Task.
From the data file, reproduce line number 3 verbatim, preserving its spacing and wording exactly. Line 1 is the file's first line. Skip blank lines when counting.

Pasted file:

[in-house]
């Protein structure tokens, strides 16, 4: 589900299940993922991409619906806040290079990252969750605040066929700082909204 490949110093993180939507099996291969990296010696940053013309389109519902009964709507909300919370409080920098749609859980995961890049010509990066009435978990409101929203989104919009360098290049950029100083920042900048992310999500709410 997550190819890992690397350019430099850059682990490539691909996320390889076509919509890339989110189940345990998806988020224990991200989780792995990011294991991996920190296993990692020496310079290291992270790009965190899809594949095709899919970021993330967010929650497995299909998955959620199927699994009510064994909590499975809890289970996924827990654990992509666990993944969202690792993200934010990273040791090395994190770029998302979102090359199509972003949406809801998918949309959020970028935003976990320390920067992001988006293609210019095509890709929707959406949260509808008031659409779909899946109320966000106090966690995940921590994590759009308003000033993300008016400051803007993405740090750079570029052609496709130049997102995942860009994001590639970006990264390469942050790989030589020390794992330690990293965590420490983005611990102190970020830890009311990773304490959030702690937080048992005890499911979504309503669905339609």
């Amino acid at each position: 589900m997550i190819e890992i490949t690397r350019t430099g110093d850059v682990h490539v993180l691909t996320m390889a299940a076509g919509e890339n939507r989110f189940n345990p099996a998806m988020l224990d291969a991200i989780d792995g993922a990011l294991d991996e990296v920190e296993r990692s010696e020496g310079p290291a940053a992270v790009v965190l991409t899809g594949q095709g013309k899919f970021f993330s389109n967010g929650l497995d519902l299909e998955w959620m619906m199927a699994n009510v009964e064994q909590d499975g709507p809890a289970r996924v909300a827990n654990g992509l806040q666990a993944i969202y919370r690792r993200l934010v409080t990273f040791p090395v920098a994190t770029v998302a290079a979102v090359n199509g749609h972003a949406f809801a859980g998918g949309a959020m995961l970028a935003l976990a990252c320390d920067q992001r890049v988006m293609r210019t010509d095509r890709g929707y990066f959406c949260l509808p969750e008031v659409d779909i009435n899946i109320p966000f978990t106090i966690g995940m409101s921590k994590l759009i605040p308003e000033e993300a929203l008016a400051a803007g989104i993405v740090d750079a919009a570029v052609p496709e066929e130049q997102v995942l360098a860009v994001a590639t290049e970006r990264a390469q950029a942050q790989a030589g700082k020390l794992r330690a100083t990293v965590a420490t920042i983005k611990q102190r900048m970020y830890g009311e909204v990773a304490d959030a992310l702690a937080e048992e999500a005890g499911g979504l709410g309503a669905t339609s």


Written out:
């Amino acid at each position: 589900m997550i190819e890992i490949t690397r350019t430099g110093d850059v682990h490539v993180l691909t996320m390889a299940a076509g919509e890339n939507r989110f189940n345990p099996a998806m988020l224990d291969a991200i989780d792995g993922a990011l294991d991996e990296v920190e296993r990692s010696e020496g310079p290291a940053a992270v790009v965190l991409t899809g594949q095709g013309k899919f970021f993330s389109n967010g929650l497995d519902l299909e998955w959620m619906m199927a699994n009510v009964e064994q909590d499975g709507p809890a289970r996924v909300a827990n654990g992509l806040q666990a993944i969202y919370r690792r993200l934010v409080t990273f040791p090395v920098a994190t770029v998302a290079a979102v090359n199509g749609h972003a949406f809801a859980g998918g949309a959020m995961l970028a935003l976990a990252c320390d920067q992001r890049v988006m293609r210019t010509d095509r890709g929707y990066f959406c949260l509808p969750e008031v659409d779909i009435n899946i109320p966000f978990t106090i966690g995940m409101s921590k994590l759009i605040p308003e000033e993300a929203l008016a400051a803007g989104i993405v740090d750079a919009a570029v052609p496709e066929e130049q997102v995942l360098a860009v994001a590639t290049e970006r990264a390469q950029a942050q790989a030589g700082k020390l794992r330690a100083t990293v965590a420490t920042i983005k611990q102190r900048m970020y830890g009311e909204v990773a304490d959030a992310l702690a937080e048992e999500a005890g499911g979504l709410g309503a669905t339609s």